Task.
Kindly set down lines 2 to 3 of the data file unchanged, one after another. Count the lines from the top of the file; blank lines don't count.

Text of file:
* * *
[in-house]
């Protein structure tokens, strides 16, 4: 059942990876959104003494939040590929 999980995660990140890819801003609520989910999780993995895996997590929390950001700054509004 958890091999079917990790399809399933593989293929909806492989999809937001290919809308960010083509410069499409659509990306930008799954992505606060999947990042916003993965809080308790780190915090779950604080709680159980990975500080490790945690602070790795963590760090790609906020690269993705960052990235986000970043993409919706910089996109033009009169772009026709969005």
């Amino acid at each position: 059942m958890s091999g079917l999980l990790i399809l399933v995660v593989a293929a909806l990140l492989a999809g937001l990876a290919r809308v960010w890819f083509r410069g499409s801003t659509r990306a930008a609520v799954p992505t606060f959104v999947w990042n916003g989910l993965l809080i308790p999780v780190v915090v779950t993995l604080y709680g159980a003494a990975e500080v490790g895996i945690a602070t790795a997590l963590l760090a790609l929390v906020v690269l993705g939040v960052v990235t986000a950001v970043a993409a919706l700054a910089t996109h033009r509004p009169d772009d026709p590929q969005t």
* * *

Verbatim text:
């Protein structure tokens, strides 16, 4: 059942990876959104003494939040590929 999980995660990140890819801003609520989910999780993995895996997590929390950001700054509004 958890091999079917990790399809399933593989293929909806492989999809937001290919809308960010083509410069499409659509990306930008799954992505606060999947990042916003993965809080308790780190915090779950604080709680159980990975500080490790945690602070790795963590760090790609906020690269993705960052990235986000970043993409919706910089996109033009009169772009026709969005």
């Amino acid at each position: 059942m958890s091999g079917l999980l990790i399809l399933v995660v593989a293929a909806l990140l492989a999809g937001l990876a290919r809308v960010w890819f083509r410069g499409s801003t659509r990306a930008a609520v799954p992505t606060f959104v999947w990042n916003g989910l993965l809080i308790p999780v780190v915090v779950t993995l604080y709680g159980a003494a990975e500080v490790g895996i945690a602070t790795a997590l963590l760090a790609l929390v906020v690269l993705g939040v960052v990235t986000a950001v970043a993409a919706l700054a910089t996109h033009r509004p009169d772009d026709p590929q969005t």